Yang Yu-min had 20 points and Chen Chih-chun 14 as Taiwan rallied from a 16-point deficit to beat Kazakhstan and finished for ninth place in the 2005 Asian Championship. Taiwan failed to reach the goal of returning to the top six, although they played hard in every game.
Taiwan had a 5-2 record in the championship. It lost to China and Iran in the preliminary and was bumped out of the quarterfinal once again. While a ninth-place finish is better than 11th-place in 2003, no one will call it an improvement because the expectation is still high for the basketball-loving country.
Kazakhstan almost made every open three versus Taiwan's zone defense in the first 15 minutes and led 30-14 midway thru the second quarter. Sub Yang Che-yi have 9 points, including two timely threes, in the third to help Taiwan take the lead and entered the final quarter leading 57-53.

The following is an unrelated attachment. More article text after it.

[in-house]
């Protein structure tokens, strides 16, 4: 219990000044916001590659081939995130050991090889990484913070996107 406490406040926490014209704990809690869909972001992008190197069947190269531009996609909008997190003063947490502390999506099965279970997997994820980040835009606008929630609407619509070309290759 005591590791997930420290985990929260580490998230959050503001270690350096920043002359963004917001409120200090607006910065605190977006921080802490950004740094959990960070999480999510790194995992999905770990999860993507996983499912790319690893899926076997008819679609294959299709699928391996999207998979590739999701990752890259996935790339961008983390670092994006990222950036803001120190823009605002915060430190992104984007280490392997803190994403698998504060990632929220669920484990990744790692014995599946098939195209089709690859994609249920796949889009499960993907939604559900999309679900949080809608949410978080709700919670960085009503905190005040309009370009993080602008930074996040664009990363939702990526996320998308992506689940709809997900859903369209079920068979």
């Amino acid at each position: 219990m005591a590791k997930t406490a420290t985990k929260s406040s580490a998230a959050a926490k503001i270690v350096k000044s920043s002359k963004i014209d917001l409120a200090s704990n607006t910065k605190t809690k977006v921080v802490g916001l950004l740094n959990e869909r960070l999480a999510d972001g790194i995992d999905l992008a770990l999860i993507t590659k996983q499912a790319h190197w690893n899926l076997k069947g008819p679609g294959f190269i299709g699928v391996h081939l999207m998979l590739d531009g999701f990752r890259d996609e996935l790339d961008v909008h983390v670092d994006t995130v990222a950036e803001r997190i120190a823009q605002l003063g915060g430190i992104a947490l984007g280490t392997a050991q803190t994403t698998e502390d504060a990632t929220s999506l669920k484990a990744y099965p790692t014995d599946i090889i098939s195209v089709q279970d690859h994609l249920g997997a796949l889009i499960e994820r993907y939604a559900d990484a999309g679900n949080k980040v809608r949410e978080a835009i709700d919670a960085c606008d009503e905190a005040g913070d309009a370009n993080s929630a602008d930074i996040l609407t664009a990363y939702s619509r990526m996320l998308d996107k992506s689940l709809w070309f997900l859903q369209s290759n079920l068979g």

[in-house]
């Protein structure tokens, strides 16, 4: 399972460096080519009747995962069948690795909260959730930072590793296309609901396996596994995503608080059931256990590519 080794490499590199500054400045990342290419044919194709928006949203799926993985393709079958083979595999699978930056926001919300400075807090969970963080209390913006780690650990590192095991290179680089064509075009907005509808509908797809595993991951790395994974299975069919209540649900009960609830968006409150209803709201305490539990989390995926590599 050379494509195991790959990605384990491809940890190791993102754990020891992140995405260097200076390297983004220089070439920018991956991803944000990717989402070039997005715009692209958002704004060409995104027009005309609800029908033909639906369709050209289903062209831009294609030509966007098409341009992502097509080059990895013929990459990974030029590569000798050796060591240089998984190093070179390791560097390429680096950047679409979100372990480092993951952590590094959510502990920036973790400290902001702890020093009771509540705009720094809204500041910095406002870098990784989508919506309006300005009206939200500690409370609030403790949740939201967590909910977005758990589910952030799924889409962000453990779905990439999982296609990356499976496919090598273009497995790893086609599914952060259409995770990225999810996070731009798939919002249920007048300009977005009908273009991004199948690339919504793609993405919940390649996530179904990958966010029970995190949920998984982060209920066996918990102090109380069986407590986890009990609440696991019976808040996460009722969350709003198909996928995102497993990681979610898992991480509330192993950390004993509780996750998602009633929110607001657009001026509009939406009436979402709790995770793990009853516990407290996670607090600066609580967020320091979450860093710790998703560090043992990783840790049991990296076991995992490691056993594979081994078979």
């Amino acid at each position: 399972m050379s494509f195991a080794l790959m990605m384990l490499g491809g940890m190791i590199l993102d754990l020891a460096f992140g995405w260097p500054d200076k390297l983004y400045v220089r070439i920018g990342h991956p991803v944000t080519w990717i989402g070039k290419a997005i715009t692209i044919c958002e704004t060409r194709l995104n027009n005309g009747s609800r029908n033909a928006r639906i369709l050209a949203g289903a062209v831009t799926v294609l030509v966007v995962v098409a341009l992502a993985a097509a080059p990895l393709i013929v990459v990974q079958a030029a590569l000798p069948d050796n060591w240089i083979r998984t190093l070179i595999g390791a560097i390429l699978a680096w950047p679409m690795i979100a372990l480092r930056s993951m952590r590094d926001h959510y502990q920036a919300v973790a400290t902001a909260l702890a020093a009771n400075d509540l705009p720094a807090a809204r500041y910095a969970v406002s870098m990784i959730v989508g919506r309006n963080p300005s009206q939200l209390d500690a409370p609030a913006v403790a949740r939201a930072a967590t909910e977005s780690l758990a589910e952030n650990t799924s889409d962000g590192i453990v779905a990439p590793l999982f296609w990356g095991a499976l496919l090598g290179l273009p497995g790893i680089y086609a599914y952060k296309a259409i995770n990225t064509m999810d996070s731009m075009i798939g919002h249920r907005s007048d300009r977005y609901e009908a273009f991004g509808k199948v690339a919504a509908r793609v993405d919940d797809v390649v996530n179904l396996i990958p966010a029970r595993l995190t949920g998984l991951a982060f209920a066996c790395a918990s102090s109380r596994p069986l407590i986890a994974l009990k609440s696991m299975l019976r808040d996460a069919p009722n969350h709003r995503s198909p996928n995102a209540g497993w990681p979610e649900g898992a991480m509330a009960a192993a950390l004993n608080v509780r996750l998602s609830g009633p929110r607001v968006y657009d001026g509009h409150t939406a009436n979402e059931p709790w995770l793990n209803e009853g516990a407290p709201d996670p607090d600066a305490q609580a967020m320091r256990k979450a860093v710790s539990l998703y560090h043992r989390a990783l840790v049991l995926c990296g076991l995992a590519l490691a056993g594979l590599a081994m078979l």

Behind starting point guard Andrei Shpeht, Kazakhstan recharged and took the lead 63-61. Taiwan head coach Lee Yun-kwang quickly put Tsun Wen-din, who had four fouls, back in and regained the momentum.
Yang Che-yi had 11 points, including 9 in the third quarter. Wu Dai-hao had 10 points. Lee Chi-yi Had 7 points.
Shpeht led Kazakhstan with 16 points. V. Rosnovski had 14 points. Like Taiwan, Kazakhstan came close of making the final eight before losing to Japan by two in the deciding preliminary game.
With most of its players born after 1980, Kazakhstan will be a team to watch in Asia's "second division" in the coming years after head coach Aleksei Erupkin and assistant Vitali Strebkov, both former NT players, taking over the new NT coaching staff. And keep an eye on Anton Ponomarev, a 17-year-old kid at 209cm who has a world of potential.